My Own Scores

Note: More than just sharing my thoughts and providing a commentary on society, I will be writing more about what I’m doing in my own life. It’s not like I have a had a lot of success influencing others anyway. I’ll focus on impacting the one life I can impact most: my own. Maybe, it will make a significant enough difference in others as well.


It’s a very simple question we keep forgetting to ask deeply, despite the amount of times we’ve been reminded.


“Why am I living the way I’m living?” I asked myself recently.

“Why do I work the way I work?”

“Why do I act the way I act, eat the way I eat, sleep the way I sleep, pray the way I pray, worry the way I worry…”

I realized that many of my life’s “why’s” were not from my own deeply thoughtful decision making, but were somehow, almost unconsiously, adopted. I wanted to be successful. But I didn’t really know what successful meant – for me. If success is the achievement of one’s goals, and if my goals, the things I wanted to achieve were not really my own choosing, but the mere copying of society’s goals, then can I really call myself a success?

The answer, for me, was a very clear NO.

There’s no real greatness is achieving society’s unoriginal scores for man.

Greatness is found in having your own unique vision of the world, and relentlessly chasing that vision. The real greats aren’t the ones who score the most. They’re the ones who play for a greater score, and in the process change the game.

I recently wrote an article on the Bridge Blog, that the game should define the score. You don’t score golf the way you score basketball. In golf, the lower the score the better, which is very different from basketball. (You can read that article here: The Game Should Define the Score). In the same way, I’ve decided to pursue my own score. It’s important to have a score, a way of measuring the tangible impact of one’s life, but it’s also important to define for oneself what that score is going to be, and not simply taking on the default scores society puts on us (life fame, fortune, religious attendance, grades, etc.).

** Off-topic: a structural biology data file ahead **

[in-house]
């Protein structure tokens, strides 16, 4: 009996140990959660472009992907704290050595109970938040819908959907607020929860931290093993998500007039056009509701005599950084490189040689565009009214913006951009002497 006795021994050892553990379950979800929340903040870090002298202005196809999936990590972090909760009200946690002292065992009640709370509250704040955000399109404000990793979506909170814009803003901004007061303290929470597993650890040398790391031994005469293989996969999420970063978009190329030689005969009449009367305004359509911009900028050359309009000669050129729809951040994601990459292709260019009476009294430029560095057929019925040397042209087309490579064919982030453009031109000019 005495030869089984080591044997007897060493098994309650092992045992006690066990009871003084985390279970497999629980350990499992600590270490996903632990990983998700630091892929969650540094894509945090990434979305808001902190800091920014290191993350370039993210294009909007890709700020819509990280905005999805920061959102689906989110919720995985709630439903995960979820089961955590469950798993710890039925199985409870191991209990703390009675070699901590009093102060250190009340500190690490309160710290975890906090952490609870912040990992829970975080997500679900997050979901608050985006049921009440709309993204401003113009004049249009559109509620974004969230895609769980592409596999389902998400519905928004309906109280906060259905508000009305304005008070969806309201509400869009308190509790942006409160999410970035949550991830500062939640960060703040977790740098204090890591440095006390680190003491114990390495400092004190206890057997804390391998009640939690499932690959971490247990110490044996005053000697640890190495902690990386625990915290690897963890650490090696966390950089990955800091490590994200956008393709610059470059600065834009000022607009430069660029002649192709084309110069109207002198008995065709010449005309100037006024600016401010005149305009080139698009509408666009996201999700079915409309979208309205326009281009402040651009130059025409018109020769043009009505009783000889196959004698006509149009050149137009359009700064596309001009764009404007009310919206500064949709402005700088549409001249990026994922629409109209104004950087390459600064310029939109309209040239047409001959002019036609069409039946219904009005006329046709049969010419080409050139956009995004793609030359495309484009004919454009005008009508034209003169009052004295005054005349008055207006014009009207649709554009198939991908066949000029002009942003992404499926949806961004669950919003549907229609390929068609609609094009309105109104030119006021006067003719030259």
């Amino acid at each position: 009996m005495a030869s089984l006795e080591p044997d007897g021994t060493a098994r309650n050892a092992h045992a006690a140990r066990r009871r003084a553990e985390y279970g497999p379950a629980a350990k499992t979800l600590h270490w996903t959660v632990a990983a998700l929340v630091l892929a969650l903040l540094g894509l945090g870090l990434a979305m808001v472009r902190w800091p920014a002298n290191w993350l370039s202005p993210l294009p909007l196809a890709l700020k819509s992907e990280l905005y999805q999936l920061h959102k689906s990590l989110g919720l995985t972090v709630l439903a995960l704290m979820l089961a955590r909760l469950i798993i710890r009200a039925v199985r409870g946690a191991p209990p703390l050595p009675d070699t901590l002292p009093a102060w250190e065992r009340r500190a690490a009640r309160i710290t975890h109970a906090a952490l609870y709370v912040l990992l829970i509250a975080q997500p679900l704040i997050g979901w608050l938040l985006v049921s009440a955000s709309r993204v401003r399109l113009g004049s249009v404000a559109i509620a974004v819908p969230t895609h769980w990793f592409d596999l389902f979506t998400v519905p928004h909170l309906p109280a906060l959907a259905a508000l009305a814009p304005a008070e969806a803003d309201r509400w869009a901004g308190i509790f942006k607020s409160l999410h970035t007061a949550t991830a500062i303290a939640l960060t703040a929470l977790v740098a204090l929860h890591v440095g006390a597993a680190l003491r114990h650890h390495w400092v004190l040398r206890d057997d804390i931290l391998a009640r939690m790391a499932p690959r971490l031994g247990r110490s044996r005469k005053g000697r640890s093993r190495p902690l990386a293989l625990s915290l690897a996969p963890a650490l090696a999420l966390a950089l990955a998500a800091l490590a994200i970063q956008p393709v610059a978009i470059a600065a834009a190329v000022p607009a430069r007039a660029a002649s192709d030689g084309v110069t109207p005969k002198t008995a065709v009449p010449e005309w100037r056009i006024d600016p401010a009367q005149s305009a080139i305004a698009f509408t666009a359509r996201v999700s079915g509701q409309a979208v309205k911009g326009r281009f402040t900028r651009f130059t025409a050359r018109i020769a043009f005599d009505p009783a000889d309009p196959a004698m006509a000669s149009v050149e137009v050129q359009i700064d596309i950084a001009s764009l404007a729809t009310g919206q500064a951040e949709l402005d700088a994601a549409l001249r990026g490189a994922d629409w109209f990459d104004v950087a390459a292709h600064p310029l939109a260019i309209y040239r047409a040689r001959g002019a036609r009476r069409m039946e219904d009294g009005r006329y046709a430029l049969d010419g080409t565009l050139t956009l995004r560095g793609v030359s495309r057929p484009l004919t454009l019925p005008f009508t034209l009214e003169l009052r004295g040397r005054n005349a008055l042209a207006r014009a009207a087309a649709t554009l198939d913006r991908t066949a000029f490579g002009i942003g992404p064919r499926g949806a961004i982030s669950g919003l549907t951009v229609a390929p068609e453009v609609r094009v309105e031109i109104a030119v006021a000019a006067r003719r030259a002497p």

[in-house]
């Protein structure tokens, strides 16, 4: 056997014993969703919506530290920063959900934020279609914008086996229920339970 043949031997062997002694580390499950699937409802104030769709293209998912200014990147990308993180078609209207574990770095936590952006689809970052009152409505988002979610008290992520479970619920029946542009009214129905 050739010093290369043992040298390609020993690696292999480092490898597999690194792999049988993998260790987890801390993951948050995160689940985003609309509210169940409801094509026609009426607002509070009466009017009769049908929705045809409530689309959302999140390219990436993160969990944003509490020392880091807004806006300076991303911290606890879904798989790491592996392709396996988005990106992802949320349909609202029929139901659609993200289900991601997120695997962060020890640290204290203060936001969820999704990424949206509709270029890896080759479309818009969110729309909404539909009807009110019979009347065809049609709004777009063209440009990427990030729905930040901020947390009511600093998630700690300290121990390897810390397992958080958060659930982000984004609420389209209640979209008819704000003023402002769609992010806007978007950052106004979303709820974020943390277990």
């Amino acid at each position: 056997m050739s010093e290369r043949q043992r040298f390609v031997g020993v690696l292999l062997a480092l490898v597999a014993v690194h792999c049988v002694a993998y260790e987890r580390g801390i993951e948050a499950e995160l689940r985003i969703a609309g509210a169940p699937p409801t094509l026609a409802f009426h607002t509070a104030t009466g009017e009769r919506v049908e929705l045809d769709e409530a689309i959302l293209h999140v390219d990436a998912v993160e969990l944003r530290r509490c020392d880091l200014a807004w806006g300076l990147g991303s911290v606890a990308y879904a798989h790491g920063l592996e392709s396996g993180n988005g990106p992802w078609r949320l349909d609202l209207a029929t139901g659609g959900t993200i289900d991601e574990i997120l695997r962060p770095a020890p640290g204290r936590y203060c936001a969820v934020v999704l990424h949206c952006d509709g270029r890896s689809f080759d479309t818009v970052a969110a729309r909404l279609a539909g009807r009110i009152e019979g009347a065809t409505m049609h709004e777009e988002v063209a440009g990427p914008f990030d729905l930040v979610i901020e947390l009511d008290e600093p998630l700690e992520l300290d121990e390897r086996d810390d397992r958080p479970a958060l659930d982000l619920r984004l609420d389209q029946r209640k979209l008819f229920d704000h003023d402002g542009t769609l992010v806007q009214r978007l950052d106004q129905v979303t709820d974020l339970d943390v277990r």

For me, the two scores I’m tracking is this: The Number of People Who Enjoy Level 1 Access and the Number of People Who Achieve Financial Escape Velocity. Level 1 Access is the most basic level we help the employees of our client companies achieve, which is a point where they are able to save consistently and partially secure themselves financially with accident insurance. From Level 1, we’re able to help workers towards Financial Escape Velocity – the point where financial laws work in our favor not against us. My team and I are busy definining what Financial Escape Velocity means for the diverse range of workers.

In my life, I’ve helped people get an education, have a home, get credit, and enjoy better careers, but these two scores for me are special. They are tangible metrics for weather I’m a success or failure. They are scores that go beyond one-time doleouts. They are scores, if achieved, truly frees people to live a life of Access. #DB

David Bonifacio

David Bonifacio Husband, Father, CEO of Bridge. #DB

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